Laramie council creates police working group

Ariel Bernath, Laramie Boomerang via Wyoming News Exchange
Posted 4/9/21

In a special session on April 7, Laramie City Council voted to adopt Resolution 2021-18, which establishes an ad hoc working group for police and community.

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Laramie council creates police working group


LARAMIE — In a special session on April 7, Laramie City Council voted to adopt Resolution 2021-18, which establishes an ad hoc working group for police and community. 

In February 2021, at the request of City Council, City Manager Janine Jordan presented her recommendation of forming an ad hoc working group to explore “Laramie-centric” solutions for police oversight and relations. This group would review municipal policing practices, legal framework and service statistics. 

Over the course of 12 months, it would break down detailed information and engage in informed dialogue, and then make recommendations to the city leadership about policing services. 

During the April 7 meeting, Jordan presented a fact sheet regarding the nature of the ad hoc working group in an attempt to clarify some of the confusion around its purpose. 

The fact sheet noted that the ad hoc committee would not perform any oversight of the police department. It also stated that including both police officers as well as citizen lay-persons is common in other similar working groups across the country. 

“It is common practice across the country for citizens to participate in their local government and have input on the services it provides, including policing. In this capacity, residents may review policing actions and policies, gain understanding and provide advice to professional management and elected officials,” stated the fact sheet.

 Ad hoc groups are temporary, and complete their assigned work within a predetermined amount of time. Over the course of 12 months, this group will provide advice to city leadership about community values, needs, and priorities for policing services; potential solutions and methods for meeting the values, needs, and priorities of the community for policing services; how best to build understanding, effective communication and trust between Laramie’s police department and the community, and Transparency and accountability.

The ad hoc working group will not make policy for the police department. Resolution 2020-18 does not grant any form of policymaking authority to the group. 

It will provide recommendations to city leadership, which will be reviewed to determine if the recommendations are appropriate and legally permissible. The city may or may not enact any recommendations presented by the committee.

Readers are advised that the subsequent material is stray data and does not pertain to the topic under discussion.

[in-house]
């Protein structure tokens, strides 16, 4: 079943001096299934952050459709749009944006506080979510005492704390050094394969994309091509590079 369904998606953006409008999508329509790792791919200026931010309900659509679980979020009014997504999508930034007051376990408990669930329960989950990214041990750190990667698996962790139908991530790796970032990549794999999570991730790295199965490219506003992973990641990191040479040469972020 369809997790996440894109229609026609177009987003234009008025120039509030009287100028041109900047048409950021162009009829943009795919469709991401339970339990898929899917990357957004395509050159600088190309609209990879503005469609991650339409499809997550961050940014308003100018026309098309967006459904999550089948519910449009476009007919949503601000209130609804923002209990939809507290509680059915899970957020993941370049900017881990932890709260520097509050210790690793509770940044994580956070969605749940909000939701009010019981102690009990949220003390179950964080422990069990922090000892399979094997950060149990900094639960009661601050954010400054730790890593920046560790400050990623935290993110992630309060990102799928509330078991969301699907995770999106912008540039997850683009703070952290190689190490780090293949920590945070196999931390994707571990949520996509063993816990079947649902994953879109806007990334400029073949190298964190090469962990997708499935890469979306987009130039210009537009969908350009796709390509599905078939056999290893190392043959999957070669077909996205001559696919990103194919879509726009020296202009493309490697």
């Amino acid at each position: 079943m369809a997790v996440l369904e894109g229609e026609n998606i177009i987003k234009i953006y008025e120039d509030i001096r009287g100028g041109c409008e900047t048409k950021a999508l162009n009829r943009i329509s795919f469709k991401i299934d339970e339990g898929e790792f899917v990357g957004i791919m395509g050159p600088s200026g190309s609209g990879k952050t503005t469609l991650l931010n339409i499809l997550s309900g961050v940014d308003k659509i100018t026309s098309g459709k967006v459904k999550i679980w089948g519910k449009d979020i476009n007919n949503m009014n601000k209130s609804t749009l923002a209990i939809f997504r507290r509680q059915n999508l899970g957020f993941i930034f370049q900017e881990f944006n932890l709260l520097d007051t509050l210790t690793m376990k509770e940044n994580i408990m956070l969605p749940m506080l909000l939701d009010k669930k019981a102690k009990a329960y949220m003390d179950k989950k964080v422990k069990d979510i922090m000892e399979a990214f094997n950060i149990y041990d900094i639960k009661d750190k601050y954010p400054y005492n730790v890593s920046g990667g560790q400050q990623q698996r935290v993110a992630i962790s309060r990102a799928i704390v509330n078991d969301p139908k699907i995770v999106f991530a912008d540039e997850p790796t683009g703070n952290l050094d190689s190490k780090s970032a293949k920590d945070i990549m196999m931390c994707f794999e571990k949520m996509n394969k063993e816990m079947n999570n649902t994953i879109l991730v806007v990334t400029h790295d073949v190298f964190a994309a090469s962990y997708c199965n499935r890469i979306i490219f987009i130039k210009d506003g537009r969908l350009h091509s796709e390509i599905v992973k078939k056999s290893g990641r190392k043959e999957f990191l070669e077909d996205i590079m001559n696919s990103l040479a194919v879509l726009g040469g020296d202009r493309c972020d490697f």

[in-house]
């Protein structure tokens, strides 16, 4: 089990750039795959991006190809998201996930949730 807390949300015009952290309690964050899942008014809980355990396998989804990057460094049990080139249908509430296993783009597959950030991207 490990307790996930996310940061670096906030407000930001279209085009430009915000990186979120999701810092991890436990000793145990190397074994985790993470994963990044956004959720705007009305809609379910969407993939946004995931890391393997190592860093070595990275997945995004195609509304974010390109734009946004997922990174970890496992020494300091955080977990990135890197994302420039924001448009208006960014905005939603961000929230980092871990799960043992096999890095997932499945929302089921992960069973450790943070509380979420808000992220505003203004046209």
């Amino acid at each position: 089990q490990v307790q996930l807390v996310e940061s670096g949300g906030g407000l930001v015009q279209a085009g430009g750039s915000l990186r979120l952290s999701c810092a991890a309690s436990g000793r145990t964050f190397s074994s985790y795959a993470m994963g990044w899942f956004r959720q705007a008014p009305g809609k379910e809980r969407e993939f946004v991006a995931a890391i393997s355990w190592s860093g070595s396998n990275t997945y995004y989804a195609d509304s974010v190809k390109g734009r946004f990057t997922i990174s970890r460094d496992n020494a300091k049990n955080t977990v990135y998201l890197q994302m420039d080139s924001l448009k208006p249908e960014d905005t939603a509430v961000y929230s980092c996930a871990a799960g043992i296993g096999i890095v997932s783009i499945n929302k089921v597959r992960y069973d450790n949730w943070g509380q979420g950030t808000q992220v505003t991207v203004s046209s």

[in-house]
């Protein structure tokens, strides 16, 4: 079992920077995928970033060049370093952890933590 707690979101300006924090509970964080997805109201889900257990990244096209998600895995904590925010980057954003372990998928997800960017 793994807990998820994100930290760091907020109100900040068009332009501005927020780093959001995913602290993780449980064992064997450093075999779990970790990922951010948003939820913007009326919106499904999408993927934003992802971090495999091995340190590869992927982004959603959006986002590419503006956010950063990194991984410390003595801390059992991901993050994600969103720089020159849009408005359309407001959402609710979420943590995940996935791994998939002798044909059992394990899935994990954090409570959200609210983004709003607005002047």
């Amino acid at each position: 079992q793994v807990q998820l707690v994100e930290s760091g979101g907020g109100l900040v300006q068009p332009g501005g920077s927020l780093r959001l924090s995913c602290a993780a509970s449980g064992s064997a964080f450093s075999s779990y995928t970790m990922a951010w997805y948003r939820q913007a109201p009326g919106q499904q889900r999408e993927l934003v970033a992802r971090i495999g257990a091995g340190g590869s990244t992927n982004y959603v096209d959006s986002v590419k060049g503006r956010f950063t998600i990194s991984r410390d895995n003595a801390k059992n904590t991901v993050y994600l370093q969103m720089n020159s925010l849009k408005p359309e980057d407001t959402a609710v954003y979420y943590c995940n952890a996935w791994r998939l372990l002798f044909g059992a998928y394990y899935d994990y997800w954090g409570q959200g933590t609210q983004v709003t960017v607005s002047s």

Public comment over the last several city council sessions addressed the contentious nature of the formation of a citizen oversight board for the Laramie Police Department (LPD). However, after 12 months of dialogue, the ad hoc committee may or may not present a civilian oversight board as one of their recommendations. 

A civilian oversight board is not a predetermined recommendation in the resolution. 

Throughout the special session, there were lengthy discussions about the length of time that the committee should meet, whether or not they should hire a professional facilitator, and whether or not to include additional law enforcement in the group. 

The original resolution included institutional representatives would include members from the Albany County School District; University of Wyoming criminal justice program; Council for Diversity, Equity and Inclusion; Associated Students of UW; Albany County Crime Victim Witness program; Albany County Community Mental Health Board; and a legal defense member. 

The committee would also include current police oversight representatives, including two city council members, a member of the civil service commission, a police sworn management member (i.e. Chief of Police or Assistant Chief), a police civilian management member (e.g. human resource director), and a police legal management member. It would also include one municipal sworn officer and the police chaplain. 

City Council members voted to include two additional law enforcement officers per an amendment presented by Council member Jessica Stalder (Ward 1).
“I hope this can be a dialogue between the people who want change and the police,” Stalder said.

The decision to add law enforcement officers was met with mixed reactions. Some public members argued that it made more sense to have increased police presence at the meetings.

Others argued that there was already ample, if not an excess, of law enforcement and that adding more police officers might intimidate participants. 

Several members of the public requested that Stalder recuse herself from the conversation because her father is Dale Stalder, LPD Chief of Police. They argued that might present a conflict of interest. Councilmember Stalder, City Council members, and Chief Stalder countered these requests by noting that Jessica Stalder has always respected the boundary of professional and personal relationships in making decisions in the council. 

After several hours of discussion and public comment, Mayor Paul Weaver punctuated the discussion with a statement about mutual respect, dignity, and the rights and responsibilities of citizens to participate in their own governance. 

“Conversations and discussions need to happen, especially between people who disagree. Everyone has the same rights to their points of view. Everyone has equal standing in the city,” Weaver said. 

Ultimately, Laramie City Council voted 6-3 to adopt Resolution 2021-18, with amendments, for the establishment of an ad hoc working group for police and community.